Instructions for the lame of brain (you'll love this!)greenspun.com : LUSENET : Current News - Homefront Preparations : One Thread
MIKE HARDEN: Instructions for the lame of brain
Columbus Dispatch of Ohio Copyright © 2002 Nando Media Copyright © 2002 Star Tribune
(August 24, 11:24 a.m. CDT) - The owner's manual of a Panasonic vacuum cleaner cautions that the appliance should not be used to pick up lit cigarettes.
The operating instructions for a Conair hair dryer advise: "Never use while sleeping."
Sunroof warnings for the Nissan NX2000 once advised owners, "Don't drive standing up through the sunroof while you're closing it."
I have added these gems of counsel to the ever-growing list I call the National Register of Stupid Instructions.
Eight years ago, I began collecting insultingly inane or totally confusing manufacturer instructions and cautions.
My all-time favorite is the warning on the side of a toy manufacturer's Batman costume: "Caution: Cape does not enable user to fly."
Many of the accordion-pleated sunshades for car windshields carry this advisory: "Remove before driving."
Through the years, I've learned that a few other cursed souls share my fascination with dumb instructions.
Ross and Kathryn Petras, authors of "The 776 Stupidest Things Ever Said," quote from the instructions issued by the manufacturer of a baby walker:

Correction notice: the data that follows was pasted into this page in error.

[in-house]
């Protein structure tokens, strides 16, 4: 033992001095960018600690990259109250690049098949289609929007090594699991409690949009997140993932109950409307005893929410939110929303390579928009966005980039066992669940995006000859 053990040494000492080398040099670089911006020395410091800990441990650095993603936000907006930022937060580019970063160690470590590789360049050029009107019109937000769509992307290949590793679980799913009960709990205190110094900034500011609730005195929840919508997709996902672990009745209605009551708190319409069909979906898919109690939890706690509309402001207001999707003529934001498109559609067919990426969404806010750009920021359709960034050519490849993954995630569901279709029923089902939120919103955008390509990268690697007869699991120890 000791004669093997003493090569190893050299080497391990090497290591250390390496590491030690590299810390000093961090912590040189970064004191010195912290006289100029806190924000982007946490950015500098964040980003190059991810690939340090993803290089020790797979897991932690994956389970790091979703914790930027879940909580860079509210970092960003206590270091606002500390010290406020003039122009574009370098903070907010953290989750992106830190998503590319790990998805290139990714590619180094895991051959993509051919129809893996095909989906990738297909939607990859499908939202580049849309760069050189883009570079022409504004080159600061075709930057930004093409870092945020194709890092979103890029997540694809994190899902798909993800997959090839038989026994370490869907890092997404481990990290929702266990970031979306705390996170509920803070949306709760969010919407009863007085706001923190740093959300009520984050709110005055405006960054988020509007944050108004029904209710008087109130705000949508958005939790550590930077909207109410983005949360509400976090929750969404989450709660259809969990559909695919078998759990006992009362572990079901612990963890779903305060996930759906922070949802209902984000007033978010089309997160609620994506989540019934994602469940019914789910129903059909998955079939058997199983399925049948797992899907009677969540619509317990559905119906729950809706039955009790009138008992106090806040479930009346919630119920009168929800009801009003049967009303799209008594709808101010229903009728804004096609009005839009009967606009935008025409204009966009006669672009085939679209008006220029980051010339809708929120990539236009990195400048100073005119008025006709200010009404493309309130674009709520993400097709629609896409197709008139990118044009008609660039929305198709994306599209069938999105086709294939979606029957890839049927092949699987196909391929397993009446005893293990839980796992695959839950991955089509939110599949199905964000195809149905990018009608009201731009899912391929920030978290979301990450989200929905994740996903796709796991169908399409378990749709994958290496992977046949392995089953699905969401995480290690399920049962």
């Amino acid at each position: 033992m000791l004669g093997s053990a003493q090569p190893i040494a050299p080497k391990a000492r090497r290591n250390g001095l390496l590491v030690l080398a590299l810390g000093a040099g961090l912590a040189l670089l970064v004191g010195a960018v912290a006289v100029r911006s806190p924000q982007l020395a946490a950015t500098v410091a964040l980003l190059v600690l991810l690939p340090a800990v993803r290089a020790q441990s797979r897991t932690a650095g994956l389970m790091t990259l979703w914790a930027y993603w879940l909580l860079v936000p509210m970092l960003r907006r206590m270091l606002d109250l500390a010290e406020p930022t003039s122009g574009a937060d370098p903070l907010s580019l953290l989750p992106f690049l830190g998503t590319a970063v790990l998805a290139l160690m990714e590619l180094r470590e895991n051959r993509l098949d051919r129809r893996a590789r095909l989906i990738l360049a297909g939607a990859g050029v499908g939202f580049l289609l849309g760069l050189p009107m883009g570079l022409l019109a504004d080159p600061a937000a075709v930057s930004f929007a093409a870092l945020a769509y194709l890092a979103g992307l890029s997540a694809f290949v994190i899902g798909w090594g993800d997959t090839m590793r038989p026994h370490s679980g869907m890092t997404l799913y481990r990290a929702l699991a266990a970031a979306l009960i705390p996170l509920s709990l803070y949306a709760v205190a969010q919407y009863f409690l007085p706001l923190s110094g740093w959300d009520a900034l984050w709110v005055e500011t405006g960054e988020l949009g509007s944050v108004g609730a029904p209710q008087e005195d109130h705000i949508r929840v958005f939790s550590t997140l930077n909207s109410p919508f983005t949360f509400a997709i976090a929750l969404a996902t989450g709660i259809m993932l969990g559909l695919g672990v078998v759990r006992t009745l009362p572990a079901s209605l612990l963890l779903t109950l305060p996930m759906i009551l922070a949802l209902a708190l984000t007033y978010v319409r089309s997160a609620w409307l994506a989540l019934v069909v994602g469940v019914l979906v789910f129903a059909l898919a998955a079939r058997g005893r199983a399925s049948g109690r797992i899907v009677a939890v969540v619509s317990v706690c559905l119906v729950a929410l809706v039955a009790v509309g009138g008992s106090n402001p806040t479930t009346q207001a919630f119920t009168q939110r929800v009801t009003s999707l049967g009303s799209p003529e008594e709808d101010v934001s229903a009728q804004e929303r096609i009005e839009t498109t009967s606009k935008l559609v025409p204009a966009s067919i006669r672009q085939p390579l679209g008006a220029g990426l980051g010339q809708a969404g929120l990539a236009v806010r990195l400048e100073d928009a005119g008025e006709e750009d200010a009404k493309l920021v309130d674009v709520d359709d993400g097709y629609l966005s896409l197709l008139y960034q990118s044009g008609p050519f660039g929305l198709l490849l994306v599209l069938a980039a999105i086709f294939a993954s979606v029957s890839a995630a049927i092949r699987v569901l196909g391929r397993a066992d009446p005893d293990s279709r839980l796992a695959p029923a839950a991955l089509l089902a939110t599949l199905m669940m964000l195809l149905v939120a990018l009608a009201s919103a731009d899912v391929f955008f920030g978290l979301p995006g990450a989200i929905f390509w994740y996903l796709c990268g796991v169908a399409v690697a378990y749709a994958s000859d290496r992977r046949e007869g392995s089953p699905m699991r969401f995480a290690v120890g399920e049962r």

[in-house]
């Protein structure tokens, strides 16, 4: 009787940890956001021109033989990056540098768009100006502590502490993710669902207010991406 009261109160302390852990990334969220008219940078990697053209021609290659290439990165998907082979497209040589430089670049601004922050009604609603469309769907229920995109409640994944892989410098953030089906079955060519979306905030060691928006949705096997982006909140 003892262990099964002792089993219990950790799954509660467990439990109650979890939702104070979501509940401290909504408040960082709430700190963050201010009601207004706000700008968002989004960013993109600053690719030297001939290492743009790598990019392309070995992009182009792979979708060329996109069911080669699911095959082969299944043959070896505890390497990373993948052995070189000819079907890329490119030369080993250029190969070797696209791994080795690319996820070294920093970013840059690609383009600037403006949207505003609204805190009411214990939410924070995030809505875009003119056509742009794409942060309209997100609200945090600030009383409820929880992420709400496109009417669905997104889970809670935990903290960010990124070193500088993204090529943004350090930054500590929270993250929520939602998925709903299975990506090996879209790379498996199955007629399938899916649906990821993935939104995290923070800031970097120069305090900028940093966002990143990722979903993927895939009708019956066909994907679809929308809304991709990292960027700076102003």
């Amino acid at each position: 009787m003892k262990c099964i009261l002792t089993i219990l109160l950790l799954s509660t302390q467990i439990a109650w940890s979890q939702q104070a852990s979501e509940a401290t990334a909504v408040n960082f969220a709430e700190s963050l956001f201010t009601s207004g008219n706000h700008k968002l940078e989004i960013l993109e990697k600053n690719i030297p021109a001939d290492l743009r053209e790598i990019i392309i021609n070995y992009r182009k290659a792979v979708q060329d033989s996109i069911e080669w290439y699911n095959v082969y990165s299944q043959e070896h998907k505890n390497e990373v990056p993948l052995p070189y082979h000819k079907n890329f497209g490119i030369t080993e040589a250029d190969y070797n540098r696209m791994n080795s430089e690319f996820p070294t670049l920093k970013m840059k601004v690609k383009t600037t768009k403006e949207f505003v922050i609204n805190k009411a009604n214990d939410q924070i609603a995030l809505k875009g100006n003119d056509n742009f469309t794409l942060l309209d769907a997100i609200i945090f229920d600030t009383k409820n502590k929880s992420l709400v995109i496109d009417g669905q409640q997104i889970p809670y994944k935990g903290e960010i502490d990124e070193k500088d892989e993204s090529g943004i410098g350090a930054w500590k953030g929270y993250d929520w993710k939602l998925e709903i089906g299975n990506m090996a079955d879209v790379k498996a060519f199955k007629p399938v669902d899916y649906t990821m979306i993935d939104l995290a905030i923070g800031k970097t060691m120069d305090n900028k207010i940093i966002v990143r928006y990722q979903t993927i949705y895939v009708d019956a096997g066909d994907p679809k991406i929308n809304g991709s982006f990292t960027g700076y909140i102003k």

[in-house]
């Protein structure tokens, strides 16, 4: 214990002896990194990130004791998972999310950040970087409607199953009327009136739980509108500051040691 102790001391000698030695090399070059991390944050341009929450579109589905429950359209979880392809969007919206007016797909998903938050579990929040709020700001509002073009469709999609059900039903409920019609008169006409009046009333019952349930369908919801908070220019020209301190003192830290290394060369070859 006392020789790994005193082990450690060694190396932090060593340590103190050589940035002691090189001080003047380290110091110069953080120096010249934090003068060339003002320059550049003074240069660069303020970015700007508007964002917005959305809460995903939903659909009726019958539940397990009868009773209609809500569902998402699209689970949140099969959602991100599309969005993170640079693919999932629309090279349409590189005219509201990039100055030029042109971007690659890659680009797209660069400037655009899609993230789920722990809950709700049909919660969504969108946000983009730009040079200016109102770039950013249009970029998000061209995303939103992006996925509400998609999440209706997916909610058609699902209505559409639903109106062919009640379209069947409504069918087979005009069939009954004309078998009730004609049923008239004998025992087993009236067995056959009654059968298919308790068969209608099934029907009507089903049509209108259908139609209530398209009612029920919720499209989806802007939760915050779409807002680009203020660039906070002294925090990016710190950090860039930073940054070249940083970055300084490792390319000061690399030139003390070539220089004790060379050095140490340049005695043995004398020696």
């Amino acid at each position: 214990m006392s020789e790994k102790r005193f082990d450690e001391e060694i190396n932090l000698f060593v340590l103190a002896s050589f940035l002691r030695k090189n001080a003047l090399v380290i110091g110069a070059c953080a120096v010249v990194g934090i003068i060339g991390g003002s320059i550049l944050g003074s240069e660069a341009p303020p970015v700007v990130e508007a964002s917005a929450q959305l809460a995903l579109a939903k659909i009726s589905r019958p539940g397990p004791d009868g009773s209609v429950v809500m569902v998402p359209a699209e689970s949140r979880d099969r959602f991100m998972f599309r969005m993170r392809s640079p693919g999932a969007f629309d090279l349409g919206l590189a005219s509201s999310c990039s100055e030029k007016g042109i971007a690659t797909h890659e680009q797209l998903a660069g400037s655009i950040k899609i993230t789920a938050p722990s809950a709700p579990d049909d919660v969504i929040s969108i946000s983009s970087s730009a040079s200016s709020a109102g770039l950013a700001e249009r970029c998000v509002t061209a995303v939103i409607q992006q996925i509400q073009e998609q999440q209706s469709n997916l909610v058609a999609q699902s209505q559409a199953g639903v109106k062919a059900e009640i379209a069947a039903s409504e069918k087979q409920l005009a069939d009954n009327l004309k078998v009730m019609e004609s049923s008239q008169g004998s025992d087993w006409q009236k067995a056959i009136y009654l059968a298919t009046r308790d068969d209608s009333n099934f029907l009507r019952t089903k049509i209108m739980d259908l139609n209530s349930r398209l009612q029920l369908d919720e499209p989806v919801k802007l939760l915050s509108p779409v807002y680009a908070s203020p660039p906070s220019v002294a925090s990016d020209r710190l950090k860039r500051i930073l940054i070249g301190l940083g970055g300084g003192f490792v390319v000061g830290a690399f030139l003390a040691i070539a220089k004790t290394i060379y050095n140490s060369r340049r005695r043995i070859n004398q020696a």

"How to store your baby walker: First, remove baby ..."
Documentation firm Technical Standards sponsors contests for dumb or incomprehensible instructions.
One recent winner is the producer of gas fireplace logs. The product warnings advise that the gas-fired logs should be used only in a fireplace "constructed of noncombustible material."
The user's manual for a two-wheeled collapsible children's scooter made in Asia notched a runner-up spot in a recent contest. The instructions say:
- "Operate it on the loosen condition of levers without confirmation can cause the handle pole bent and cause incident."
- "Do not resolve and refit the product optionally due to safe reason."
- "Be attention to the environment around and abide by the traditions."
- "Do not operate ... when you are in poor health or bad spirit."
What if I bought it to improve my bad spirits?
I always thought it strange that Alka-Seltzer instructions cautioned, "Tablets must be dissolved in water before taking."
But then, one reason some drug manufacturers stopped wrapping suppositories in foil is that some consumers neglected to remove the wrapper, much to their considerable later irritation.
The wonderful folks who gave us Fruit Roll-Ups also gave us the helpful hint: "Peel cellophane wrapping before eating."
Why? The cellophane has the same flavor and consistency as the product.
The makers of Pop-Tarts believe one needs to be told to remove the tart from its package before placing in the toaster.
I know that many of you have happened upon instructions that either are incomprehensible or seem to assume that the consumer is dumber than a box of rocks.
Here's your chance to vent - and win a copy of my latest collection of columns.
Send me your nominations for the National Register of Stupid Instructions. Submissions will be published in a later column. The 15 judged to be the best (or, as it were, worst) will be rewarded with a copy of "Road Songs."
The deadline is Sept. 10.
Mail nominations to Mike Harden c/o Columbus Dispatch, 34 S. Third Street, Columbus, Ohio, 43215, or e-mail email@example.com.
-- Anonymous, August 24, 2002